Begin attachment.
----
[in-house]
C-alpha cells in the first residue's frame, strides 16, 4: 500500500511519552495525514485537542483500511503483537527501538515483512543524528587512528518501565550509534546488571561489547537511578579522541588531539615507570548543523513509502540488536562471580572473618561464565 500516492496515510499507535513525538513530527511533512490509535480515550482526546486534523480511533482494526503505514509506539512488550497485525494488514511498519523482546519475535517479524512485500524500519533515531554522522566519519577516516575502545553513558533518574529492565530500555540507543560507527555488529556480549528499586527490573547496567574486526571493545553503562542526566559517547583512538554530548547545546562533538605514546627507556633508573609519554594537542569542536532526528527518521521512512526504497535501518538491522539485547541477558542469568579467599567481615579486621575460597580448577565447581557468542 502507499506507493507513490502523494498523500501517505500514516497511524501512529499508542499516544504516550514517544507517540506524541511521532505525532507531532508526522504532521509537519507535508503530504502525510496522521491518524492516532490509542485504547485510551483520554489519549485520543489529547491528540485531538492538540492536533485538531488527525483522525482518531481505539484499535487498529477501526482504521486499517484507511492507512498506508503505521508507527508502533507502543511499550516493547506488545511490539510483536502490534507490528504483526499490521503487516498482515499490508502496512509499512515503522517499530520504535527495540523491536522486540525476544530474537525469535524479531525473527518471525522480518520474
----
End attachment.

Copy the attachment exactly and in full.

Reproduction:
[in-house]
C-alpha cells in the first residue's frame, strides 16, 4: 500500500511519552495525514485537542483500511503483537527501538515483512543524528587512528518501565550509534546488571561489547537511578579522541588531539615507570548543523513509502540488536562471580572473618561464565 500516492496515510499507535513525538513530527511533512490509535480515550482526546486534523480511533482494526503505514509506539512488550497485525494488514511498519523482546519475535517479524512485500524500519533515531554522522566519519577516516575502545553513558533518574529492565530500555540507543560507527555488529556480549528499586527490573547496567574486526571493545553503562542526566559517547583512538554530548547545546562533538605514546627507556633508573609519554594537542569542536532526528527518521521512512526504497535501518538491522539485547541477558542469568579467599567481615579486621575460597580448577565447581557468542 502507499506507493507513490502523494498523500501517505500514516497511524501512529499508542499516544504516550514517544507517540506524541511521532505525532507531532508526522504532521509537519507535508503530504502525510496522521491518524492516532490509542485504547485510551483520554489519549485520543489529547491528540485531538492538540492536533485538531488527525483522525482518531481505539484499535487498529477501526482504521486499517484507511492507512498506508503505521508507527508502533507502543511499550516493547506488545511490539510483536502490534507490528504483526499490521503487516498482515499490508502496512509499512515503522517499530520504535527495540523491536522486540525476544530474537525469535524479531525473527518471525522480518520474